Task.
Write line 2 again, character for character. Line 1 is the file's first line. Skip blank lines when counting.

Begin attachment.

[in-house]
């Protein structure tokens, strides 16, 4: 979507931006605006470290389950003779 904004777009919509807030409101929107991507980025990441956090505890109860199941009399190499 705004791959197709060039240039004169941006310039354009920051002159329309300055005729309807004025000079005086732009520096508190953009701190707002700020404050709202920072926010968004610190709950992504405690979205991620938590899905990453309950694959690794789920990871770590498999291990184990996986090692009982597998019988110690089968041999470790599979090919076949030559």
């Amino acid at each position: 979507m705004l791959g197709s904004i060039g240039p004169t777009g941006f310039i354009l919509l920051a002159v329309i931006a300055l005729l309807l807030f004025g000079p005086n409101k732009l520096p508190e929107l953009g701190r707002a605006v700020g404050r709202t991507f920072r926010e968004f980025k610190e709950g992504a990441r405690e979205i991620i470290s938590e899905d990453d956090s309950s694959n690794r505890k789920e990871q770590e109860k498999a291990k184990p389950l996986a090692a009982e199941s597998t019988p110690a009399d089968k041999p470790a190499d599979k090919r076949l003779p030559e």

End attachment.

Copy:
């Protein structure tokens, strides 16, 4: 979507931006605006470290389950003779 904004777009919509807030409101929107991507980025990441956090505890109860199941009399190499 705004791959197709060039240039004169941006310039354009920051002159329309300055005729309807004025000079005086732009520096508190953009701190707002700020404050709202920072926010968004610190709950992504405690979205991620938590899905990453309950694959690794789920990871770590498999291990184990996986090692009982597998019988110690089968041999470790599979090919076949030559």